Monday, November 18, 2013

The Return of the Idiot Troll...

In my last posting, I talked about my error of thinking Elizabeth at Notes From the T-Side might have gotten over her little snit about the Colorado high school case.  Among other aspects of all that, I wondered how long it would be before the nasty stalker, "Diane" Lask would pop back up.  Well, it didn't take that long….  

As he tends to do, this person, who I used to refer to as an "idiot troll" back in the waning days of my regular involvement on Usenet, made another round of nasty, and quite false, claims.

The funny part in all of this, is how this whole episode seems to sum up a lot that is wrong with how both transsexuals and those who make up the quite separate "transgender community" tend to act out online.

As I have pointed out, there is often a tendency of some to elevate themselves to a sort of self-aggrandized status as a "pioneer" of sorts.  Suzan Cooke has made an online career of this sort of silliness, and Elizabeth has adopted the same sort of approach.  The story is always the same.  They were an early transitioner.  They had no doubts, no insecurities, their transition was flawless, and anyone who does not agree with their every infallible pronouncement is, at best, suspect.

And they tend to surround themselves with a bunch of sycophants who provide a chorus of ego strokes that allows them to hide some very obvious insecurities.  I will give Elizabeth credit for one thing…she tends to not be as inclined to censorship as Cooke, who apparently can't deal with disagreement at all.  And, so far, Elizabeth has resisted the urge to completely abandon all principles and pledge her troth to Mr. "Cristan" Williams and the transgender extremists.

The truly funny part is, for a group, including Elizabeth herself, who seem to be inclined to question others intelligence, they seem to have seriously impaired reading comprehension.  My final words there, albeit a bit garbled when my fingers slipped and I missed what the spell checker produced, were "I should have gone with my first instinct and ignored you. I won't make that mistake again."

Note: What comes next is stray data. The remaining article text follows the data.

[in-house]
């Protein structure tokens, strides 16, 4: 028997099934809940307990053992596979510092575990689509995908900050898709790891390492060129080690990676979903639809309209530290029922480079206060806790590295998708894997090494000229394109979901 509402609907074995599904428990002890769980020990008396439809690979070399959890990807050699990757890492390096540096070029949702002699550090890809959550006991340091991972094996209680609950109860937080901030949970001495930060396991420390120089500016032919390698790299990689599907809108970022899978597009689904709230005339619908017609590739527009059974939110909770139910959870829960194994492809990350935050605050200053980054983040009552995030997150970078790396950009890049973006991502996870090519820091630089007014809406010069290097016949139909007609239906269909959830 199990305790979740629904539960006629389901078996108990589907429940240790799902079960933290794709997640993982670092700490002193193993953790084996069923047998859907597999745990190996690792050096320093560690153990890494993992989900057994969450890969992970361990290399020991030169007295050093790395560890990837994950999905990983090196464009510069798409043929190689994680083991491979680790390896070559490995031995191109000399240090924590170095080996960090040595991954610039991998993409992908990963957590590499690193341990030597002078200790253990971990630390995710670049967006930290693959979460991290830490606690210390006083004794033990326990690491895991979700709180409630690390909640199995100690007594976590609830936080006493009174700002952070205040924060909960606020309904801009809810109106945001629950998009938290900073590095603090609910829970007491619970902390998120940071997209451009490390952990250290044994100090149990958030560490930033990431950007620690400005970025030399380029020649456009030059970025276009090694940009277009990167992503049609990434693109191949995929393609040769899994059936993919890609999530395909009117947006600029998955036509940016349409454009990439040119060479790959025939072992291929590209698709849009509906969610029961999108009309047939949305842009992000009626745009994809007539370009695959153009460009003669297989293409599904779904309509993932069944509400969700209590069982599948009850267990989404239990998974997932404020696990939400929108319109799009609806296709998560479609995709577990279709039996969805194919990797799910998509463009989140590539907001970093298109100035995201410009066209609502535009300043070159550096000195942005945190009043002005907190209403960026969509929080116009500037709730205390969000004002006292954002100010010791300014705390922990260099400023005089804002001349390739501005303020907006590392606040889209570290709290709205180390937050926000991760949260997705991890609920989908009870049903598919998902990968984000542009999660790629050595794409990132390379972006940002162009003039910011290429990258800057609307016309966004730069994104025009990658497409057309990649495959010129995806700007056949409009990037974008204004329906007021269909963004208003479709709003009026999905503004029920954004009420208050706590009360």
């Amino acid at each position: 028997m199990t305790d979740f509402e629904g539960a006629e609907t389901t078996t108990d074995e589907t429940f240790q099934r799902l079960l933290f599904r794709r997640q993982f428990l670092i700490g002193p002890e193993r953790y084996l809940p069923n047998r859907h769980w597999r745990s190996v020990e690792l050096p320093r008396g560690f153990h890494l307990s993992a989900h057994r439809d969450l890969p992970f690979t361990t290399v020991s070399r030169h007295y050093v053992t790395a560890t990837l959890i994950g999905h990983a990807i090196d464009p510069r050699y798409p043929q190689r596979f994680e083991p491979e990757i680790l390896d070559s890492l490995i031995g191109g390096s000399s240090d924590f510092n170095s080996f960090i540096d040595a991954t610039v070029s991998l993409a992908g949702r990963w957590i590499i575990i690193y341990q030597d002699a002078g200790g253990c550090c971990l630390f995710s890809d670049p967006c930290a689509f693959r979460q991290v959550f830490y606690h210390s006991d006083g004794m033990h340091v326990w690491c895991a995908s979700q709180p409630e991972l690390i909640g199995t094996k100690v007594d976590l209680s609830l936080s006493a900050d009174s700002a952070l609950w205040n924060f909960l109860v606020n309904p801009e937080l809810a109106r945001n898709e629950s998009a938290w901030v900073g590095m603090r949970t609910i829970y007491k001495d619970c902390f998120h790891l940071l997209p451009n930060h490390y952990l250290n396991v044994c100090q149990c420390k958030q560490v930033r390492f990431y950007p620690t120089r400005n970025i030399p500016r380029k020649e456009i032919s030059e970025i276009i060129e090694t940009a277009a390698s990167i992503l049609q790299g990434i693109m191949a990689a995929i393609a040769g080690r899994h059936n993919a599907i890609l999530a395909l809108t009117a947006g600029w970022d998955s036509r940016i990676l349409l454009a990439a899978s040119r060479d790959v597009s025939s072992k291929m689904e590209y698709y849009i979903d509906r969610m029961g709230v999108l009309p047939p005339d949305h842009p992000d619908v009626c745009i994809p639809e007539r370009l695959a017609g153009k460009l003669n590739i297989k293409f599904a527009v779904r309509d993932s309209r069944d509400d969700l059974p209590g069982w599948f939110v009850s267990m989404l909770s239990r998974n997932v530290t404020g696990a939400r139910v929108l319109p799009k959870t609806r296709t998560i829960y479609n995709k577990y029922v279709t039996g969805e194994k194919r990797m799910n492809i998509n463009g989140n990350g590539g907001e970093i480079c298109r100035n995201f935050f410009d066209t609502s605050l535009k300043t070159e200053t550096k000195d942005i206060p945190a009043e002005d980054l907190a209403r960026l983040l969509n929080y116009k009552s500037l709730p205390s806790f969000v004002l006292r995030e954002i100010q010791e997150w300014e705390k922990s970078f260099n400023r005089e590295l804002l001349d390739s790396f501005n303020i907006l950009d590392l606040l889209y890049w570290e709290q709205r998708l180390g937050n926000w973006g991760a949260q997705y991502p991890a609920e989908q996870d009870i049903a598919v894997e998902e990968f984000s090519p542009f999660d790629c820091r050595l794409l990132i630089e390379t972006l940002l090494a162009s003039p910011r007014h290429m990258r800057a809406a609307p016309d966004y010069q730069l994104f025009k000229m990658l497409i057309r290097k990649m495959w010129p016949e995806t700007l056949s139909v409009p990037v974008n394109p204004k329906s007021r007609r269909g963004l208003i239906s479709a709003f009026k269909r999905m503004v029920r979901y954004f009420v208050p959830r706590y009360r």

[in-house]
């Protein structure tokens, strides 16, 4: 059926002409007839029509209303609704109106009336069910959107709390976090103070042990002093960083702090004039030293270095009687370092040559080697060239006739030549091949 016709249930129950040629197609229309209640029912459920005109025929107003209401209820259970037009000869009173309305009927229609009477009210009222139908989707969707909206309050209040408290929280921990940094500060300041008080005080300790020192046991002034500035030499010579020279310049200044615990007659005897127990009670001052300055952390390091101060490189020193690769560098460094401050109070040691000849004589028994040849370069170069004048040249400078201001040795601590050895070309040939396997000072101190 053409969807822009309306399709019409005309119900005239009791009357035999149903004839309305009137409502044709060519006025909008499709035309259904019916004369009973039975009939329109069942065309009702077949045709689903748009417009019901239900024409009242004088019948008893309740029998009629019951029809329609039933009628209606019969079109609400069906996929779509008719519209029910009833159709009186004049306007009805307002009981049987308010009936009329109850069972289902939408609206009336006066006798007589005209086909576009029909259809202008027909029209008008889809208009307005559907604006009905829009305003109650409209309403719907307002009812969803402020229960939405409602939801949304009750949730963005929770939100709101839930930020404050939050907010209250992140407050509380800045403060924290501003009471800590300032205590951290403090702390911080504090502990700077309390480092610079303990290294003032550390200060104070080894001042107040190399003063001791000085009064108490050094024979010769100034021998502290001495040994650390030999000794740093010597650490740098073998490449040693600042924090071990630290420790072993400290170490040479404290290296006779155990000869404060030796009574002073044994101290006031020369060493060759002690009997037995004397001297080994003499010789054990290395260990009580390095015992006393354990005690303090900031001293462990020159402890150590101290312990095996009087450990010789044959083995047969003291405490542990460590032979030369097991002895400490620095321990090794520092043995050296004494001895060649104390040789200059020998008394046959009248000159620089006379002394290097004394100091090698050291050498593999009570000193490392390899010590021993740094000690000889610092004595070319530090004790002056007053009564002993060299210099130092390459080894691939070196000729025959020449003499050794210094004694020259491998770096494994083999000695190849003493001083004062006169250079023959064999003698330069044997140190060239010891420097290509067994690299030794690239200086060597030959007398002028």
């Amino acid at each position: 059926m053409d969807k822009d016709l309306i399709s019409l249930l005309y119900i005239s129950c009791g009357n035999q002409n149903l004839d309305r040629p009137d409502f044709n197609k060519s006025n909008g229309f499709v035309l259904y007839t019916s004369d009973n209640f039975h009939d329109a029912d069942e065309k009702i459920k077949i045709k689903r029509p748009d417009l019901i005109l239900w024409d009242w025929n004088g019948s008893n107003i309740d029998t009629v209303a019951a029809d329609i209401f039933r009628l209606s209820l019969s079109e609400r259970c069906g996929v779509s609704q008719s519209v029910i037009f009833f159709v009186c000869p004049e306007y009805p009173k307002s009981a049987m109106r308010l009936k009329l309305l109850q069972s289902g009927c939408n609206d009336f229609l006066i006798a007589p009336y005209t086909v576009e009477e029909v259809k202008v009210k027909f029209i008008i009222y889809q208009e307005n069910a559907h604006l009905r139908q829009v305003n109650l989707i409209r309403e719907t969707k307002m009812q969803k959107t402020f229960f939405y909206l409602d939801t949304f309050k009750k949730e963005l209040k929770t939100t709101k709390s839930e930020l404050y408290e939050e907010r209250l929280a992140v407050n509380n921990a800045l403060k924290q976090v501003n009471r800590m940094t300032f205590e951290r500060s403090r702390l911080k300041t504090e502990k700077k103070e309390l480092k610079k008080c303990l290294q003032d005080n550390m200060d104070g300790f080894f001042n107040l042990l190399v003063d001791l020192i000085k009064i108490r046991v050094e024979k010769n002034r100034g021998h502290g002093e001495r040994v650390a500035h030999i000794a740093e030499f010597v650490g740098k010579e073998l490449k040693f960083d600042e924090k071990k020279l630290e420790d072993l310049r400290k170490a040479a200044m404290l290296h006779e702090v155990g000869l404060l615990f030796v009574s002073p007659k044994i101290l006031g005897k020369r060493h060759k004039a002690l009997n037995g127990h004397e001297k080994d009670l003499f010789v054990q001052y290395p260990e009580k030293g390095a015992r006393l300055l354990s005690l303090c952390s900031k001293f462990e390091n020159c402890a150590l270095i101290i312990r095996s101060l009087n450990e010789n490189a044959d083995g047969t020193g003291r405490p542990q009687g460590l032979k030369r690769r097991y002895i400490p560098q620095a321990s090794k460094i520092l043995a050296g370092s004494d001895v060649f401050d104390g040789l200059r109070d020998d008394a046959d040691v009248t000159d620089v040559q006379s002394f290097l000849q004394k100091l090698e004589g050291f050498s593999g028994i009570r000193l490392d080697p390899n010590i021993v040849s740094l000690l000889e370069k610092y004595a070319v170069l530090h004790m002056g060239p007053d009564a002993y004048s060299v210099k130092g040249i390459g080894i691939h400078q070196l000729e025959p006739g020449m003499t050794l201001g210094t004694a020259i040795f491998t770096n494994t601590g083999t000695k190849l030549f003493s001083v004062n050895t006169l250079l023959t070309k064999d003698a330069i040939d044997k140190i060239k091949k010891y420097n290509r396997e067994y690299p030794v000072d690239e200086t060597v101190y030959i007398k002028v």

That after ignoring quite a bit of drivel that preceded the post I responded to.  But, both Elizabeth, and several in her sycophant chorus, chimed in like fools, to suggest I should go elsewhere.  Hmmm, now perhaps they are simply posturing like childish fools, trying to boost their own egos, by telling themselves that they "bested" me.  When, as I said, I don't post there again, they can tell themselves that it was their doing.

But, back to Lask, and his latest round of garbage.  This is the classic example of what people like Elizabeth surround themselves with.  Lask postures about how he is a "A true TS misidentified by JJ."  Actually, Lask, as I have pointed out, turns out to have never had SRS.  For quite some time, Lask hid behind a claim of his surgery having "failed."  Of course  when one considers that Lask also used to brag about his great successes as a well paid programmer (including claiming to have owned a Corvette) one also has to wonder why Lask never had corrective surgery.  Now, Lask simply hides behind fake names, and anonymous remailers to lash out at imagined enemies.